The absence of coronary heart disease in MSL patients could probably be explained by the characteristic metabolic profile of the disease. Lipid profile in MSL is characterised by a wide distribution of plasma cholesterol values, associated with an increase in HDL-cholesterol plasma levels and a decrease in LDL-cholesterol concentrations. Mean plasma triglycerides levels are slightly increased with a wide range of values, possibly related to the individual drinking habits, but their post-prandial removal rate was increased in MSL patients compared to normal subjects of the same sex and age.29 The classic inverse correlation between plasma triglycerides and HDL-cholesterol concentrations is not confirmed in MSL patients. A markedly increased adipose tissue lipoprotein lipase in vitro activity in MSL30 seems to be the more reliable explanation for both the increased HDL production and the more rapid clearance of the triglyceride-rich lipoproteins from the circulation. Such a lipid pattern could probably explain the very low incidence of coronary heart disease observed in our MSL patients. Other metabolic abnormalities previously reported in single cases or in small series of MSL patients include impaired glucose tolerance, hyperuricaemia and renal tubular acidosis.31,32,33 In our series, we did not find any case of tubular acidosis and impaired glucose tolerance or overt diabetes occur in about 10% of MSL patients, corresponding to the expected prevalence for a middle-aged male population. Finally, hyperuricaemia is prevalent in our series (35.5%), and it is probably one of the more specific metabolic alterations in this disease. The high ethanol intake frequently found in MSL patients could probably at least partly explain this association.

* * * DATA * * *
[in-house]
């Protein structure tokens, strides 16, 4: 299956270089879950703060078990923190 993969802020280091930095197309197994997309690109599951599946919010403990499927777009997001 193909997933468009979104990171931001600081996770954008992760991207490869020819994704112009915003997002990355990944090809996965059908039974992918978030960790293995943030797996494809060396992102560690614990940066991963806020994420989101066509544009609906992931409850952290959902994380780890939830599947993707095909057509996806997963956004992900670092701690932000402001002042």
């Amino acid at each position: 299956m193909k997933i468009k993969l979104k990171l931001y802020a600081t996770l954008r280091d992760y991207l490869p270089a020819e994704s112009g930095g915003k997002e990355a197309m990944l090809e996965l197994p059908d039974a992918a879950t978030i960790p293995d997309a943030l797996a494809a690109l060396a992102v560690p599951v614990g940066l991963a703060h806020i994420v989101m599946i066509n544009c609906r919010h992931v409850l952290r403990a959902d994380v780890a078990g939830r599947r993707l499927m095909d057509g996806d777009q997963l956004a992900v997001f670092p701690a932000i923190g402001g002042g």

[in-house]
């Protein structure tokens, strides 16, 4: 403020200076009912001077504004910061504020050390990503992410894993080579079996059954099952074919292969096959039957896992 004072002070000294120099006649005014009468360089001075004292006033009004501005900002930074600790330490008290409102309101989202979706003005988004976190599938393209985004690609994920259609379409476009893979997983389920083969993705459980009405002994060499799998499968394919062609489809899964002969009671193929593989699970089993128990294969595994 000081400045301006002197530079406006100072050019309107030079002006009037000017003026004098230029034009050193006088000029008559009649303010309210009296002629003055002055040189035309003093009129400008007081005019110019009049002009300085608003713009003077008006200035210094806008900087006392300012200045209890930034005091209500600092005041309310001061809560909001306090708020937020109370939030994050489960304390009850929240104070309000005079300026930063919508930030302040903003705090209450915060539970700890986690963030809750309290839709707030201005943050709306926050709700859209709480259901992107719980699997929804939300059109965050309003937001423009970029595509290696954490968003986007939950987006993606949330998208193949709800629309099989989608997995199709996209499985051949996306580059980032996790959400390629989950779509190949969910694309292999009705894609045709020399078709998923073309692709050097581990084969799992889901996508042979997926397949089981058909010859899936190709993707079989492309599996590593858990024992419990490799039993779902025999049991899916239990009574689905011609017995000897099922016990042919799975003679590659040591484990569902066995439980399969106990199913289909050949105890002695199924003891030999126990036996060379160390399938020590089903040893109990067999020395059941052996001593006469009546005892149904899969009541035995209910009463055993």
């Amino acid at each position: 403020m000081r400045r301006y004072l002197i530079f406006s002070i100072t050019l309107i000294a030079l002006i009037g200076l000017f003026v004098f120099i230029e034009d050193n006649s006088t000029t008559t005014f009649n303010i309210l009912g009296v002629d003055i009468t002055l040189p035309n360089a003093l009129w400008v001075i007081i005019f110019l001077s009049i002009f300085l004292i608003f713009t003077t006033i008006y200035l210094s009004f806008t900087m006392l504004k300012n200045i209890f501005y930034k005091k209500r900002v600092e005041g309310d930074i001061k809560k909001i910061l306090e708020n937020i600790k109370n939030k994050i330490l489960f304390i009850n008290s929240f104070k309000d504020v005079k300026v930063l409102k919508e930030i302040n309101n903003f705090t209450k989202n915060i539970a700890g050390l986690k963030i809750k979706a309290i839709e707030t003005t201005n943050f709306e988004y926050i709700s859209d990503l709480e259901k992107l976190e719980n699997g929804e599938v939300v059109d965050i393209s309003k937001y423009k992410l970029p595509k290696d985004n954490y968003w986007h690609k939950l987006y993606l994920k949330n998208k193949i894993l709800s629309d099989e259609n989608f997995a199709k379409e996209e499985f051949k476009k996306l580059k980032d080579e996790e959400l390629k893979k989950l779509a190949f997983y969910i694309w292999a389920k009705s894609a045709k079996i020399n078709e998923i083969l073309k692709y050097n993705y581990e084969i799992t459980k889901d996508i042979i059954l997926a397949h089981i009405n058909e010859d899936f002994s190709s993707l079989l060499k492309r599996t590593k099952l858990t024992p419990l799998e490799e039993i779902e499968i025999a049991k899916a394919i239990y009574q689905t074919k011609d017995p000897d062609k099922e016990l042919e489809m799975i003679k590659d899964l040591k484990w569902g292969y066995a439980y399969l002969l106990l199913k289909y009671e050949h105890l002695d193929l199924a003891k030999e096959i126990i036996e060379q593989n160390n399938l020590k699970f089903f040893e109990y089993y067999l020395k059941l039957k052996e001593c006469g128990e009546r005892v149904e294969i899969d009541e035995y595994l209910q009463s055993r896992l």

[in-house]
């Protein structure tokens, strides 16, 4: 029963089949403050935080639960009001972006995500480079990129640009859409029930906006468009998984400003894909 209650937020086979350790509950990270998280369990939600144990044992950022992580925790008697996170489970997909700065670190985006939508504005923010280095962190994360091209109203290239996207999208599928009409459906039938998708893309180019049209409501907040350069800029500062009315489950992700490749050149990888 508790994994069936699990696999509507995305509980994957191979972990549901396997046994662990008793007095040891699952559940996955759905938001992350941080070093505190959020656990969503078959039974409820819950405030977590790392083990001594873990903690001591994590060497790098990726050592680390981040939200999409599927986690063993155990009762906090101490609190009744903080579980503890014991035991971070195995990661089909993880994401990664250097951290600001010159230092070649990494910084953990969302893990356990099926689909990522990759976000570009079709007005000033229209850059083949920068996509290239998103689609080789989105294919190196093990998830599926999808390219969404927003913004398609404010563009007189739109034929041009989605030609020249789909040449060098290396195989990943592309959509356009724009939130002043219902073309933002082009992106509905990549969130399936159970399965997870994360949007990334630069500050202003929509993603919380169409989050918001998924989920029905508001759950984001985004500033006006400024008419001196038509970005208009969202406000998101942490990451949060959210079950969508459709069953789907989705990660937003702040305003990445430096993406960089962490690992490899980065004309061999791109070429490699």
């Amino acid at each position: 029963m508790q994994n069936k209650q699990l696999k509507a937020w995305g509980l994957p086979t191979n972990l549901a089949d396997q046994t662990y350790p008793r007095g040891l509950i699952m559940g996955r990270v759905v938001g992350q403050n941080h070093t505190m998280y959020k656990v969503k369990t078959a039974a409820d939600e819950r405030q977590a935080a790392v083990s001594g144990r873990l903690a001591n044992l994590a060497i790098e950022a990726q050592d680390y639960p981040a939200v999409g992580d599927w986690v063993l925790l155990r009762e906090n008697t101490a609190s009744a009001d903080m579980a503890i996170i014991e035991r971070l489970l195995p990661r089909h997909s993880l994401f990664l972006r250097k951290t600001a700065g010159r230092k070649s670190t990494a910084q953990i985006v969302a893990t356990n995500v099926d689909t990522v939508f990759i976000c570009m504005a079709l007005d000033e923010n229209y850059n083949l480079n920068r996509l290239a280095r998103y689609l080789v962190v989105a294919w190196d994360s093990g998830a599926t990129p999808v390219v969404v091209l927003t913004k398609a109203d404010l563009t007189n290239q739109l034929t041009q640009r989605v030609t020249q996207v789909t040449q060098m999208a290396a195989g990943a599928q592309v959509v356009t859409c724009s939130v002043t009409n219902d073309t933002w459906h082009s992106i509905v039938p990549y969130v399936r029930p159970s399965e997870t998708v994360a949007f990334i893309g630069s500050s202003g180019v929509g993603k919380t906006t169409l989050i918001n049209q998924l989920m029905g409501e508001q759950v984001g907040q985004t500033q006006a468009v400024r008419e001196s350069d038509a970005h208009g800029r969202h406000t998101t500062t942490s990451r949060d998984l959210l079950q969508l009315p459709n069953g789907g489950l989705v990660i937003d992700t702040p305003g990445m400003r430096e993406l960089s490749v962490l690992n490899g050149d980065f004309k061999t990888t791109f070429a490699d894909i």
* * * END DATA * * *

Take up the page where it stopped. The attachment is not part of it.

Besides a high mortality rate, the natural history of MSL in our long-term follow-up study is also characterised by a substantial disease-related morbidity. Compression, dislocation and infiltration of structures around upper airways and at the thoracic inlet, responsible for dyspnoea, dysphagia, snoring and obstructive sleep apnoea syndrome, occur in about 40% of MSL patients. Surgical removal of pharingeal and palatal fat accumulation was mandatory in two patients, and tracheotomy in one (Figure 3).